Senators voted in favour of the bill after a marathon session with 38 in favour, 29 against and one abstention.
The law is groundbreaking for Latin America, a region which has some of the world's most restrictive abortion laws.
The bill had already been approved by the Chamber of Deputies and is backed by President Alberto Fernández.
The passing came two years after senators narrowly voted against legalising abortion.
Large crowds of campaigners both for and against abortion had gathered outside Congress to try to sway undecided senators.
Trump wants 2,000 stimulus checks and 4,000 for a couple
Hoyer has announced he wants unanimous consent for the 2k
Who doesn't want the 2k/4k? --> mostly the republicans (except Hawley and maybe a few others and there may be a small handful of Democrats that oppose the 2k -- Sen Warner is one that comes to mind)
Why does Trump want it? Don't know. Don't care. My guess is so he can have his name on the checks or so he can claim that he got the number raised to 2k (prob claim that whole thing was his idea)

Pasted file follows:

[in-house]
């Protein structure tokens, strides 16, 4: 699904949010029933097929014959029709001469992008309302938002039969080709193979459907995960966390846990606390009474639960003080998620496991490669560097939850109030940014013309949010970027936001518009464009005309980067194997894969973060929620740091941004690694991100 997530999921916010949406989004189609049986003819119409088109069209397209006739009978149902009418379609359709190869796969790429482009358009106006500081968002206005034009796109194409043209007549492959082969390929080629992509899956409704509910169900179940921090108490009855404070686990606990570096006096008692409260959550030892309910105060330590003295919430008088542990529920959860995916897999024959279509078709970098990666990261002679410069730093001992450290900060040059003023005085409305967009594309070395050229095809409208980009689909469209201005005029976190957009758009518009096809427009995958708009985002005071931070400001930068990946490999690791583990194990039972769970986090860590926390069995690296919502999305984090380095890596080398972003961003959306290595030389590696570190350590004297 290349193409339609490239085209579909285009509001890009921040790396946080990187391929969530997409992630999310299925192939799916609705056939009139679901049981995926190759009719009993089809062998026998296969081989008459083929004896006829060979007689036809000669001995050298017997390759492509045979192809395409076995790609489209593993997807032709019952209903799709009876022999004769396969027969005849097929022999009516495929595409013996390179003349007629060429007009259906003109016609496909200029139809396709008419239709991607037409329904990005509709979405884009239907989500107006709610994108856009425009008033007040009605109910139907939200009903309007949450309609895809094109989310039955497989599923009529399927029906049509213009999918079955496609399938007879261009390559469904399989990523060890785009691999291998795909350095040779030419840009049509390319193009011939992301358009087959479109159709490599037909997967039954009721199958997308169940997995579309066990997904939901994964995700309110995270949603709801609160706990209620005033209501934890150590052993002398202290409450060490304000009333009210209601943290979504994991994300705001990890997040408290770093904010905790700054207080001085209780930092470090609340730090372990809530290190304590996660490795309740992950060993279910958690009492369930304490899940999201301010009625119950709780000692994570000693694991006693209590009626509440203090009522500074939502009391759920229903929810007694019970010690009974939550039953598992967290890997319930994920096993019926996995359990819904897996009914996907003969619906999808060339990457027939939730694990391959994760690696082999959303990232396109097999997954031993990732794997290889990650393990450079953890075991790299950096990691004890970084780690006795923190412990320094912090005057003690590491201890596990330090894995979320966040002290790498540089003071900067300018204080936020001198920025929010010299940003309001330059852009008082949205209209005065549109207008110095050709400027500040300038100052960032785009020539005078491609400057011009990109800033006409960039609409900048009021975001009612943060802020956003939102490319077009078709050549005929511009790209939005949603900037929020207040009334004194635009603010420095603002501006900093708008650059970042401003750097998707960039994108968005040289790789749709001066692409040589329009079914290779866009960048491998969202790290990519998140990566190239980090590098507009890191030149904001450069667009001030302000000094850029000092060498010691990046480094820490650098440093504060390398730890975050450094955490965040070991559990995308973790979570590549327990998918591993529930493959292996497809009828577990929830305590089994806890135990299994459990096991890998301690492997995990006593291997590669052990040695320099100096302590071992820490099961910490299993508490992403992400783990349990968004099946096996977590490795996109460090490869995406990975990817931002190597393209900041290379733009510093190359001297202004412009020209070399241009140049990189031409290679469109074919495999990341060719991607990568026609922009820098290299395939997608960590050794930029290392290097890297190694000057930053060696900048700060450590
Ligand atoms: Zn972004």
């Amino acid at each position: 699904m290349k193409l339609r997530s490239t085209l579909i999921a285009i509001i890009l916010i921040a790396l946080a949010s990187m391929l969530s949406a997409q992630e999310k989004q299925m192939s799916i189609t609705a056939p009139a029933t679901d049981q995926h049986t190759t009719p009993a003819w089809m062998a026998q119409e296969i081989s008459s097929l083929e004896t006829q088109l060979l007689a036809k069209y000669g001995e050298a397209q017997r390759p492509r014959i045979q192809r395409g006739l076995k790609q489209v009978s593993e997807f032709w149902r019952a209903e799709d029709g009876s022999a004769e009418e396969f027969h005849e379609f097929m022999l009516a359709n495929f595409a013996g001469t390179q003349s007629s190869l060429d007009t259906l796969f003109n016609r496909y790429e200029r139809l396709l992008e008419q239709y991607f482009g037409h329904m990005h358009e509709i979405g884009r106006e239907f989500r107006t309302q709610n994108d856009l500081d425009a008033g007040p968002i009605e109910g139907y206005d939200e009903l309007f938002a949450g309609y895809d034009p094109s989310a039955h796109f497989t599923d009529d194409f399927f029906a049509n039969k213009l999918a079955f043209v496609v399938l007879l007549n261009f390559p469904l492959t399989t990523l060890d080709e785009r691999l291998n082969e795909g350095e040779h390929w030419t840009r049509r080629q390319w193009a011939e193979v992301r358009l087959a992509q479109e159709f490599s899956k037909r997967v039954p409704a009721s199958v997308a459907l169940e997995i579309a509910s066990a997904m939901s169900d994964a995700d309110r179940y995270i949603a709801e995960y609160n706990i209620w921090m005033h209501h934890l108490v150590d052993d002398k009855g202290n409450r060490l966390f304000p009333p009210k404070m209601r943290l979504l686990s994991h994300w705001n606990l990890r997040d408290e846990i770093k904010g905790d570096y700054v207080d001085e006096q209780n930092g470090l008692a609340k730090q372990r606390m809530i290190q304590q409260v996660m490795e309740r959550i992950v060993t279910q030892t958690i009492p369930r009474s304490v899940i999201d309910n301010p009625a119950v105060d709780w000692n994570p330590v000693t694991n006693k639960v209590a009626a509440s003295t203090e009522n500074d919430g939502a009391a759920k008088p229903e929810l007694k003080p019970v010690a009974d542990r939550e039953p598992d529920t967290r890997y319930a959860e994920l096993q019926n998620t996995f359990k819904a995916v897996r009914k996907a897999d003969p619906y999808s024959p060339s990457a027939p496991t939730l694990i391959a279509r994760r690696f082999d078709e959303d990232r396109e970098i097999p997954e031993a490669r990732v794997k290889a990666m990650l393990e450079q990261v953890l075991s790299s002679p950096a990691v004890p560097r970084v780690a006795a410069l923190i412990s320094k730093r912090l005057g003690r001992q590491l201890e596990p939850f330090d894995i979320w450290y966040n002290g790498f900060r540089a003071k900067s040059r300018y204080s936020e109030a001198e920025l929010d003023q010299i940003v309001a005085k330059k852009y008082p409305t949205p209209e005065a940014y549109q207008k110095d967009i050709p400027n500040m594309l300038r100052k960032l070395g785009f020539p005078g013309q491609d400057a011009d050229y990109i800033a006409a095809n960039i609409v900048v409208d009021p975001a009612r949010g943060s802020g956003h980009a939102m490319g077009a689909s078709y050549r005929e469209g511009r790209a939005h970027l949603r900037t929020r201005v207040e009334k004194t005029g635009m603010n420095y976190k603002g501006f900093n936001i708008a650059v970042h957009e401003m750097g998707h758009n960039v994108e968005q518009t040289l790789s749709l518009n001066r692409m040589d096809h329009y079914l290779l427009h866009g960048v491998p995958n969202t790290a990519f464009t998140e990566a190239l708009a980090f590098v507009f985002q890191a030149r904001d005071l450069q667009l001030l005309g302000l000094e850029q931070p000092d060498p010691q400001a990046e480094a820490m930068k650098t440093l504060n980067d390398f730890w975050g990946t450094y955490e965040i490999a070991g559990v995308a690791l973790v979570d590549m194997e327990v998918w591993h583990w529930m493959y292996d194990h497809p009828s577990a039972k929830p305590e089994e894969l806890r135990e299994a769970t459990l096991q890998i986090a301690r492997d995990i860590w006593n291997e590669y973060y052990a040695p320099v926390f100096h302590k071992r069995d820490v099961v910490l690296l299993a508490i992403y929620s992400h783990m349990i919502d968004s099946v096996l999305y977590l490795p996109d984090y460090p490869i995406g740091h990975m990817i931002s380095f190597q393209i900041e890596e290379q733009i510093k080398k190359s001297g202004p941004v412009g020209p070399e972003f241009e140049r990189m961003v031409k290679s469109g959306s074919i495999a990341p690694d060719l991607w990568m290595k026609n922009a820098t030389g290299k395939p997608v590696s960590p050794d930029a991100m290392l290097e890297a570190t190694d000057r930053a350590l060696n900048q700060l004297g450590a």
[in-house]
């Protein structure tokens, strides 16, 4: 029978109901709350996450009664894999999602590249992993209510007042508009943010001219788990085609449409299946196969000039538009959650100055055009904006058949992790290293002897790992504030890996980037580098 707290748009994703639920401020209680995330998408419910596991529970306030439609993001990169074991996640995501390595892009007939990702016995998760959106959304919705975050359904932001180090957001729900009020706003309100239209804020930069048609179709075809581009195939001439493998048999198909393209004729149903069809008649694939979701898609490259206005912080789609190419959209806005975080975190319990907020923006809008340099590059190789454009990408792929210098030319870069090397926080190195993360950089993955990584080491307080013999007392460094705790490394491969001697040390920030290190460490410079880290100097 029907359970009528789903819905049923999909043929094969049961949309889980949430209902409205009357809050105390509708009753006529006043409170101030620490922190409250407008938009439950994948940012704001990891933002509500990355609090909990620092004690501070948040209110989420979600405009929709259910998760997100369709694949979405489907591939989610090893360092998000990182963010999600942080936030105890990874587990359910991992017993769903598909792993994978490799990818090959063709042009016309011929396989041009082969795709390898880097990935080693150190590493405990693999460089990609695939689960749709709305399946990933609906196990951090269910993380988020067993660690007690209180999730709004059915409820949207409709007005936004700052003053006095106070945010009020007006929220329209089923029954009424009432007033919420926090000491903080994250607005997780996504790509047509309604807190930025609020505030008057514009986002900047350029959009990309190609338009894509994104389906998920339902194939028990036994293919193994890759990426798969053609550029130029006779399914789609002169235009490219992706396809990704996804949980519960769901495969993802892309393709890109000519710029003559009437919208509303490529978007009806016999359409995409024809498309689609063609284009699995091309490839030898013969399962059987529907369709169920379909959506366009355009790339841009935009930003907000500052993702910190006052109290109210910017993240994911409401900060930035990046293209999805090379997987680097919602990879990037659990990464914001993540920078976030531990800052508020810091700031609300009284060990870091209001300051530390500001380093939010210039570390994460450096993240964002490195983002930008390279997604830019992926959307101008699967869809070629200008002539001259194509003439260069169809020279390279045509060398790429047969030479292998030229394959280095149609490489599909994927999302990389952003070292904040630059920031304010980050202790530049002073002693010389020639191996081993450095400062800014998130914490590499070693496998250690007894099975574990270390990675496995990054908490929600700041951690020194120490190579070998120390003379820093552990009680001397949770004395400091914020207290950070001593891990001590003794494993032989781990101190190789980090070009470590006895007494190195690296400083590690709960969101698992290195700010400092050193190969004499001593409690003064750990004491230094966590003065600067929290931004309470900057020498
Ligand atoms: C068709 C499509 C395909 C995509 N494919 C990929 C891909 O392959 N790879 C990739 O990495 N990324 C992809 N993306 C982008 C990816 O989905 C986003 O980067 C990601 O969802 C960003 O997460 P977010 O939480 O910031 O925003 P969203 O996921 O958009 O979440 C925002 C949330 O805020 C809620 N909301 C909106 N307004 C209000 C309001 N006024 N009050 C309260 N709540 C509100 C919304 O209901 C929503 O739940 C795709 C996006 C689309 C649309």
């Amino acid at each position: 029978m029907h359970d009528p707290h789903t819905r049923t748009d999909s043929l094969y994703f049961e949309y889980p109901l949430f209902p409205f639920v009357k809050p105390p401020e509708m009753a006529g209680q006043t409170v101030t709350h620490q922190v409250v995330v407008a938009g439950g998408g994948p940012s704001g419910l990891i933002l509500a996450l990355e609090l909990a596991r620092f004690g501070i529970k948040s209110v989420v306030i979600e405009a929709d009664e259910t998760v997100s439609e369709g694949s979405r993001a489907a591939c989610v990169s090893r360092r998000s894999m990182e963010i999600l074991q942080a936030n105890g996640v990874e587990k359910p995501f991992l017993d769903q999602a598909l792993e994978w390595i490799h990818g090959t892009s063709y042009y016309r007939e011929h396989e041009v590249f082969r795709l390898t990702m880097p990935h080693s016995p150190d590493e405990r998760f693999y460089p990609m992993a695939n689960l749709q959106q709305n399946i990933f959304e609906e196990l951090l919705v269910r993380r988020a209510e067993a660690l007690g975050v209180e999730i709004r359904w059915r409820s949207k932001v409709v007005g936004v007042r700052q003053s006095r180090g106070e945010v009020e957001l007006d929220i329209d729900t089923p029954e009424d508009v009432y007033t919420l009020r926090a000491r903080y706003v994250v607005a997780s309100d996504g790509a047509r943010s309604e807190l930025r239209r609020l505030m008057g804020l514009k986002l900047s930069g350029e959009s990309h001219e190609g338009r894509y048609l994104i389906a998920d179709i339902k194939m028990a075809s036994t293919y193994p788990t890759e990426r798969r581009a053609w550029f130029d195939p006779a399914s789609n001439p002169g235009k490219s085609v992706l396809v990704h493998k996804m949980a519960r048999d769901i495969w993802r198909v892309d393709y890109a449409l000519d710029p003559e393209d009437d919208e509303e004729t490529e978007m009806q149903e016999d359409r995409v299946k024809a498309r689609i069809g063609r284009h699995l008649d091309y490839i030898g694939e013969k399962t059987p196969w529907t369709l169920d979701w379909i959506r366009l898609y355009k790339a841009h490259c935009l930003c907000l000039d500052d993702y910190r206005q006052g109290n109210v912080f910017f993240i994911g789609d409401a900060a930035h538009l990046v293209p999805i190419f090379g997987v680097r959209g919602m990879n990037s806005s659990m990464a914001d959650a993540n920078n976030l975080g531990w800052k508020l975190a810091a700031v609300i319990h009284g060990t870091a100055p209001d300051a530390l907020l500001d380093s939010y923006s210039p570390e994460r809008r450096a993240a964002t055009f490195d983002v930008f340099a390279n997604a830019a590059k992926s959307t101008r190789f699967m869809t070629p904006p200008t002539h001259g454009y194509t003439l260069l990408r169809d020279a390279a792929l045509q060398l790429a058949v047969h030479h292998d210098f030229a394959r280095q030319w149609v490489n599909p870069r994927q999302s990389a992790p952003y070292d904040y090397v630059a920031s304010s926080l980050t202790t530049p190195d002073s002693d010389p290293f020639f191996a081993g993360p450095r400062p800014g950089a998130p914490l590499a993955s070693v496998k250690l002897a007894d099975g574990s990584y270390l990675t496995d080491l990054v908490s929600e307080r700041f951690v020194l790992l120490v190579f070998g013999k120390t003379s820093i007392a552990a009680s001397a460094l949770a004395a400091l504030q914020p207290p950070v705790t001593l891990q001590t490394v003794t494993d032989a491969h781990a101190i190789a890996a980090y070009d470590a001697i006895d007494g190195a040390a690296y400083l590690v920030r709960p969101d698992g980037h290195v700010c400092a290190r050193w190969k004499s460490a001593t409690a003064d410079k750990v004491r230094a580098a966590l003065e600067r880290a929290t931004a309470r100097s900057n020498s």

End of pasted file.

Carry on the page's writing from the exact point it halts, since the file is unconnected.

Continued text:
It's important to get it passed ASAP, not after il douche leave office. The republicans will NOT pass anything after he's gone from office. And you can be certain, trump won't push for it after he's out.
Polls have closed in Bosnia-Herzegovina's ethnically divided southern city of Mostar is holding its first local elections in 12 years on December 20, amid concerns that a surge in coronavirus infections would keep many voters away.
Thirty-five city councilors will be elected under the city's new election rules. Those city councilors will then vote to determine Mostar's next mayor by a two-thirds majority vote.
Polling stations closed at 7 p.m. local time. Preliminary results are expected around midnight. The Central Election Commission said about 40 percent of the eligible voters had turned out by 4 p.m., according to RFE/RL's Balkan Service.
Local elections were held on November 15 across the rest of the country, with opposition parties winning contests in the Balkan countrys two largest cities.
The results dealt a blow to long-ruling nationalists amid a wave of dissatisfaction with the handling the coronavirus pandemic.
In the attic of an old house, artist Ihor Solodovnikov stumbled on a collection of 5,000 photographs taken by his grandfather, Ivan Lytvyn. The images preserve the faces of Ukrainian villagers in the postwar period and the folk traditions that were rarely, if ever, captured by official Soviet photographers.